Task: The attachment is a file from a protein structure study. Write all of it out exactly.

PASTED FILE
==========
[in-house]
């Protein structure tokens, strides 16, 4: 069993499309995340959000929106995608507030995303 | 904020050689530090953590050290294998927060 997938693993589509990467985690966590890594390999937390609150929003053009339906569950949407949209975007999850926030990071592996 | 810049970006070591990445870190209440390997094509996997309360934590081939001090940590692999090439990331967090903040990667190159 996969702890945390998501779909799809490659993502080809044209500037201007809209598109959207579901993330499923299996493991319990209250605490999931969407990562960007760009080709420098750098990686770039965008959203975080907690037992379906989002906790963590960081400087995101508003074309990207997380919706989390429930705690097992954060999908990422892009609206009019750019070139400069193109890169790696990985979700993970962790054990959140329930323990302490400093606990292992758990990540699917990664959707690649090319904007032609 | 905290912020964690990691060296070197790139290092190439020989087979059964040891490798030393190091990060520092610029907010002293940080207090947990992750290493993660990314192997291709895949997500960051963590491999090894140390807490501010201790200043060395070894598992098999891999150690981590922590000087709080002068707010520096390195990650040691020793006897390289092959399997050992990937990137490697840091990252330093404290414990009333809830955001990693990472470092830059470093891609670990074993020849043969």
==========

[in-house]
């Protein structure tokens, strides 16, 4: 069993499309995340959000929106995608507030995303 | 904020050689530090953590050290294998927060 997938693993589509990467985690966590890594390999937390609150929003053009339906569950949407949209975007999850926030990071592996 | 810049970006070591990445870190209440390997094509996997309360934590081939001090940590692999090439990331967090903040990667190159 996969702890945390998501779909799809490659993502080809044209500037201007809209598109959207579901993330499923299996493991319990209250605490999931969407990562960007760009080709420098750098990686770039965008959203975080907690037992379906989002906790963590960081400087995101508003074309990207997380919706989390429930705690097992954060999908990422892009609206009019750019070139400069193109890169790696990985979700993970962790054990959140329930323990302490400093606990292992758990990540699917990664959707690649090319904007032609 | 905290912020964690990691060296070197790139290092190439020989087979059964040891490798030393190091990060520092610029907010002293940080207090947990992750290493993660990314192997291709895949997500960051963590491999090894140390807490501010201790200043060395070894598992098999891999150690981590922590000087709080002068707010520096390195990650040691020793006897390289092959399997050992990937990137490697840091990252330093404290414990009333809830955001990693990472470092830059470093891609670990074993020849043969």